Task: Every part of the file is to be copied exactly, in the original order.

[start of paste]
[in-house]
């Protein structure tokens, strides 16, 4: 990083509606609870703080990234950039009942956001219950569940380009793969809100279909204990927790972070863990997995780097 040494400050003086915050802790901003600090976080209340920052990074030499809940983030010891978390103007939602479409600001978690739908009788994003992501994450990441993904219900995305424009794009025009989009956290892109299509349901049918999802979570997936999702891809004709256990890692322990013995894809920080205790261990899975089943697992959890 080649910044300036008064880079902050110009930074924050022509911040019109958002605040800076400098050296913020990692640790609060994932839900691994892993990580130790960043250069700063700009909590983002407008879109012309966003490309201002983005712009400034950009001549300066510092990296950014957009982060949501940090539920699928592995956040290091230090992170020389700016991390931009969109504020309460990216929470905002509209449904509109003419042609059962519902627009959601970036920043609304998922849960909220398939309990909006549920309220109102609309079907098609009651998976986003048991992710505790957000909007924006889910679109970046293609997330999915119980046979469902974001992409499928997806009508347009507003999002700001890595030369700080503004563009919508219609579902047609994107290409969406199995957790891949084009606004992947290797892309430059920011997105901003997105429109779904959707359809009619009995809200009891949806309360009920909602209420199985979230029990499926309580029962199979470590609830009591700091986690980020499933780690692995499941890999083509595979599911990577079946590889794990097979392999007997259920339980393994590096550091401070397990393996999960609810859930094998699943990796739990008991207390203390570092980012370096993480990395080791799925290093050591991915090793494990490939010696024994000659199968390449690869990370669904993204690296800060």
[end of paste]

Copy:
[in-house]
């Protein structure tokens, strides 16, 4: 990083509606609870703080990234950039009942956001219950569940380009793969809100279909204990927790972070863990997995780097 040494400050003086915050802790901003600090976080209340920052990074030499809940983030010891978390103007939602479409600001978690739908009788994003992501994450990441993904219900995305424009794009025009989009956290892109299509349901049918999802979570997936999702891809004709256990890692322990013995894809920080205790261990899975089943697992959890 080649910044300036008064880079902050110009930074924050022509911040019109958002605040800076400098050296913020990692640790609060994932839900691994892993990580130790960043250069700063700009909590983002407008879109012309966003490309201002983005712009400034950009001549300066510092990296950014957009982060949501940090539920699928592995956040290091230090992170020389700016991390931009969109504020309460990216929470905002509209449904509109003419042609059962519902627009959601970036920043609304998922849960909220398939309990909006549920309220109102609309079907098609009651998976986003048991992710505790957000909007924006889910679109970046293609997330999915119980046979469902974001992409499928997806009508347009507003999002700001890595030369700080503004563009919508219609579902047609994107290409969406199995957790891949084009606004992947290797892309430059920011997105901003997105429109779904959707359809009619009995809200009891949806309360009920909602209420199985979230029990499926309580029962199979470590609830009591700091986690980020499933780690692995499941890999083509595979599911990577079946590889794990097979392999007997259920339980393994590096550091401070397990393996999960609810859930094998699943990796739990008991207390203390570092980012370096993480990395080791799925290093050591991915090793494990490939010696024994000659199968390449690869990370669904993204690296800060």